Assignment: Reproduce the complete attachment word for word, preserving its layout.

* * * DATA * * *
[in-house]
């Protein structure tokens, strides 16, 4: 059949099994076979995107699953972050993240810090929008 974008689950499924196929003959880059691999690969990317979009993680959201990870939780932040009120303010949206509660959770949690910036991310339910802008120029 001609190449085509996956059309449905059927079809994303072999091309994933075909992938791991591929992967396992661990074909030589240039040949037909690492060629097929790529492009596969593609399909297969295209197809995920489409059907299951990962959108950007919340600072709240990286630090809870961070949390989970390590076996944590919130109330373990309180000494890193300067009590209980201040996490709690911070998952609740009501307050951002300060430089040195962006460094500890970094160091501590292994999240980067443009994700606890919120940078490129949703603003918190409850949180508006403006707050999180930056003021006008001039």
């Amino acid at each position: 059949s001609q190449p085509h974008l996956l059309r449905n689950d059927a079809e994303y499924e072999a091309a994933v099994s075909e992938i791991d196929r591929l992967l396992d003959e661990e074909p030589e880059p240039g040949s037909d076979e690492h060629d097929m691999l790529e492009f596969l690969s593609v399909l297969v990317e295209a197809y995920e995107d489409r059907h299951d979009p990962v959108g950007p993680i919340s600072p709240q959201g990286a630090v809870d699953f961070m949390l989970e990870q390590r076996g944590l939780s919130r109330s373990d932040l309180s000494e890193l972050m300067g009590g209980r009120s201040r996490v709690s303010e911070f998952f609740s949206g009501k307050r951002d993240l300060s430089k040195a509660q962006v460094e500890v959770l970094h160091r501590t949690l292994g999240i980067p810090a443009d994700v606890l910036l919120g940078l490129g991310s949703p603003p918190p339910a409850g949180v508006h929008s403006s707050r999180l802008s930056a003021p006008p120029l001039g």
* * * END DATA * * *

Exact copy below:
[in-house]
């Protein structure tokens, strides 16, 4: 059949099994076979995107699953972050993240810090929008 974008689950499924196929003959880059691999690969990317979009993680959201990870939780932040009120303010949206509660959770949690910036991310339910802008120029 001609190449085509996956059309449905059927079809994303072999091309994933075909992938791991591929992967396992661990074909030589240039040949037909690492060629097929790529492009596969593609399909297969295209197809995920489409059907299951990962959108950007919340600072709240990286630090809870961070949390989970390590076996944590919130109330373990309180000494890193300067009590209980201040996490709690911070998952609740009501307050951002300060430089040195962006460094500890970094160091501590292994999240980067443009994700606890919120940078490129949703603003918190409850949180508006403006707050999180930056003021006008001039």
């Amino acid at each position: 059949s001609q190449p085509h974008l996956l059309r449905n689950d059927a079809e994303y499924e072999a091309a994933v099994s075909e992938i791991d196929r591929l992967l396992d003959e661990e074909p030589e880059p240039g040949s037909d076979e690492h060629d097929m691999l790529e492009f596969l690969s593609v399909l297969v990317e295209a197809y995920e995107d489409r059907h299951d979009p990962v959108g950007p993680i919340s600072p709240q959201g990286a630090v809870d699953f961070m949390l989970e990870q390590r076996g944590l939780s919130r109330s373990d932040l309180s000494e890193l972050m300067g009590g209980r009120s201040r996490v709690s303010e911070f998952f609740s949206g009501k307050r951002d993240l300060s430089k040195a509660q962006v460094e500890v959770l970094h160091r501590t949690l292994g999240i980067p810090a443009d994700v606890l910036l919120g940078l490129g991310s949703p603003p918190p339910a409850g949180v508006h929008s403006s707050r999180l802008s930056a003021p006008p120029l001039g």